The reason aesthetics should be christologically grounded is simply because we only know God as God has revealed Godself to us in Jesus Christ; this includes the perfections and acts of God. So the "beauty of God" must be understood in light of Christ. But this also goes for our theological understanding of creation. We understand true humanity only as we encounter it in Jesus of Nazareth. We understand the true nature of creation only in light of the biblical witness to the new creation. And as I intend to argue, we understand the nature of beauty along these same lines.

I know I didn't answer all your questions, but I'd be happy to if you'd like to clarify some of your thoughts. I realize we probably are not going to see eye-to-eye on the relation between philosophy and theology, but if I can clarify what I mean for you in any way, I'd be happy to do so.
Shane said…
A host of questions present themselves, but I will limit myself to two:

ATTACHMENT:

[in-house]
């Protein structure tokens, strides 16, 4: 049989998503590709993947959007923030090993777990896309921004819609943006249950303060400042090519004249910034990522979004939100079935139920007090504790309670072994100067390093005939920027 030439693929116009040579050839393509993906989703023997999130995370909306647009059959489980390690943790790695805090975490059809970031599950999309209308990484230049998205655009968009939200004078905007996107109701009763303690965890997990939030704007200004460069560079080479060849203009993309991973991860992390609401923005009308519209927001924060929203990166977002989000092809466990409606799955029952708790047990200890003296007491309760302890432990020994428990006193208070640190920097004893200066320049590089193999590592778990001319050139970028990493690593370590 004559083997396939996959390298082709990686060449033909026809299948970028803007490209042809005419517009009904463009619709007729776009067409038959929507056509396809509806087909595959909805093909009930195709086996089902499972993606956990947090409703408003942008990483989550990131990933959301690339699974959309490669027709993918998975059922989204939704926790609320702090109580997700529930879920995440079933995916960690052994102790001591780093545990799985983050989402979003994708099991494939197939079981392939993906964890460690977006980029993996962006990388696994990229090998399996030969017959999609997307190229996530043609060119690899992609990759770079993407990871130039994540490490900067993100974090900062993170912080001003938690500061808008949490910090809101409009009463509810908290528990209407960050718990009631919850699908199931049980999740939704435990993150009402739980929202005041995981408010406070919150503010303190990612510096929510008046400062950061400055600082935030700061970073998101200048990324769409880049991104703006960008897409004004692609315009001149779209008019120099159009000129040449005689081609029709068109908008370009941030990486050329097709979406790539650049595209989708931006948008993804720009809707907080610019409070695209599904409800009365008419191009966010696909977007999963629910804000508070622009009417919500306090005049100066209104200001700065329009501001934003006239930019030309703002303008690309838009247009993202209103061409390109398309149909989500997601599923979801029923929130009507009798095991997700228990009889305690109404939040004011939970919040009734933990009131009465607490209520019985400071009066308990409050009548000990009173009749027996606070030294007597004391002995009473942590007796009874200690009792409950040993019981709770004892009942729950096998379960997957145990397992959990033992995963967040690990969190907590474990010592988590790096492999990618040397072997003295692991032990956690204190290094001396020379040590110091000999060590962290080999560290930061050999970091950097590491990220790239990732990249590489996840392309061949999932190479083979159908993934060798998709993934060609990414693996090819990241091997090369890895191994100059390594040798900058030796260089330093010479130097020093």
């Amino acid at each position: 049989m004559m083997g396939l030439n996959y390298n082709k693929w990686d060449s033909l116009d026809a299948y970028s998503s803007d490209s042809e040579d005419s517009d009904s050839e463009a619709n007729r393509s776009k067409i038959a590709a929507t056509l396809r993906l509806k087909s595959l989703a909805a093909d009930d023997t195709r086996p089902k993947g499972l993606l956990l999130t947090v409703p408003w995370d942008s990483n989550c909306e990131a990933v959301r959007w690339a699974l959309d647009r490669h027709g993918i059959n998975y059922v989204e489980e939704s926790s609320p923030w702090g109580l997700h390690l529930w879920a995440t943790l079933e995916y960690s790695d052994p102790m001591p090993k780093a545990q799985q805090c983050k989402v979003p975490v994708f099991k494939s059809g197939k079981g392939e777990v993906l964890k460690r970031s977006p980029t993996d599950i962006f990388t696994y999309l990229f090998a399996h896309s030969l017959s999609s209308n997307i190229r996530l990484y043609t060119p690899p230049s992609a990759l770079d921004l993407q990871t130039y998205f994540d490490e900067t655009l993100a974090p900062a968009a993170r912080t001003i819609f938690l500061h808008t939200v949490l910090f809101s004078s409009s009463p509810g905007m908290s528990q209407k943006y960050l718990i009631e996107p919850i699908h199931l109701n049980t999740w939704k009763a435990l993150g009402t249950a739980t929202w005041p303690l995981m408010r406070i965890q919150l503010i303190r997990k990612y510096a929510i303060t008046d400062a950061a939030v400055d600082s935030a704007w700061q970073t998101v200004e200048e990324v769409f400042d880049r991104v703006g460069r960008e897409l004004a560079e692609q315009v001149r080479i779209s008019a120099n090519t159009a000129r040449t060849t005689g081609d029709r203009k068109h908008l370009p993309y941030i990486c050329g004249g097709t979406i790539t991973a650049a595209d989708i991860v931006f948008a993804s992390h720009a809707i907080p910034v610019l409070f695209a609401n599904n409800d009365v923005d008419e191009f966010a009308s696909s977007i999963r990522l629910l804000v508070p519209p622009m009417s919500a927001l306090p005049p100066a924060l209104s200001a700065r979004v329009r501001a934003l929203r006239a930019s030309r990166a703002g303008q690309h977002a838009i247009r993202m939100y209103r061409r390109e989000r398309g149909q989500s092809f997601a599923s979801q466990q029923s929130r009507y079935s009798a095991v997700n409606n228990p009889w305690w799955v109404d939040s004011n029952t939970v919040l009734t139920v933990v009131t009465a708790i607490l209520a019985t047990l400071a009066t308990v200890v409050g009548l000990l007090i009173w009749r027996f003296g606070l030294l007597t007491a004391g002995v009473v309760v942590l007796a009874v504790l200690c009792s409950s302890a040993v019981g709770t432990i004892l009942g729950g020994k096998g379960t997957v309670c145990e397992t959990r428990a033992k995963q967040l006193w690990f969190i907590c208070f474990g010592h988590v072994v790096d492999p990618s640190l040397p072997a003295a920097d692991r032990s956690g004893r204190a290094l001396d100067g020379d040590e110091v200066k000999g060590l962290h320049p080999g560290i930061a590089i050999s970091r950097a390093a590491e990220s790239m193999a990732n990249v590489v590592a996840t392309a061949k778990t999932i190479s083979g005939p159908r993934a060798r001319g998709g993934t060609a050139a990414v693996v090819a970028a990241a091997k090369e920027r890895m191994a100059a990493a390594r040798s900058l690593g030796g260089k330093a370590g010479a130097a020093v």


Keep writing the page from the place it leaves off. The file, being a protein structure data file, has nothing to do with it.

1. What will be the relation between the beauty the atheist humanist extolls and the beauty of the theologian? Are they exactly the same thing, completely different things, or different but related things? If different but related explain in what sense they are related.

2. Must I be a Christian to appreciate theological beauty?

The first question is an ontological one because about the relation between God, the beautiful, and a beautiful thing. The second is basically epistemological and covers the same ground we have been arguing about just a while ago. I just want to see if your answer to this question follows your answers to your previous question or if you see some difference.

shane
Halden said…
Here's one other question that your proposal brings to mind for me. If beauty is as pre-appearence of truth as you're contending, how do you see both as related to the good? It seems you're dealing with two of the transcendentals here, but I would think that all three would have to be configured in relation to each other in a satisfactory way. Von Balthasar is obviously the one thinker this century who has really pursued that out with rigor.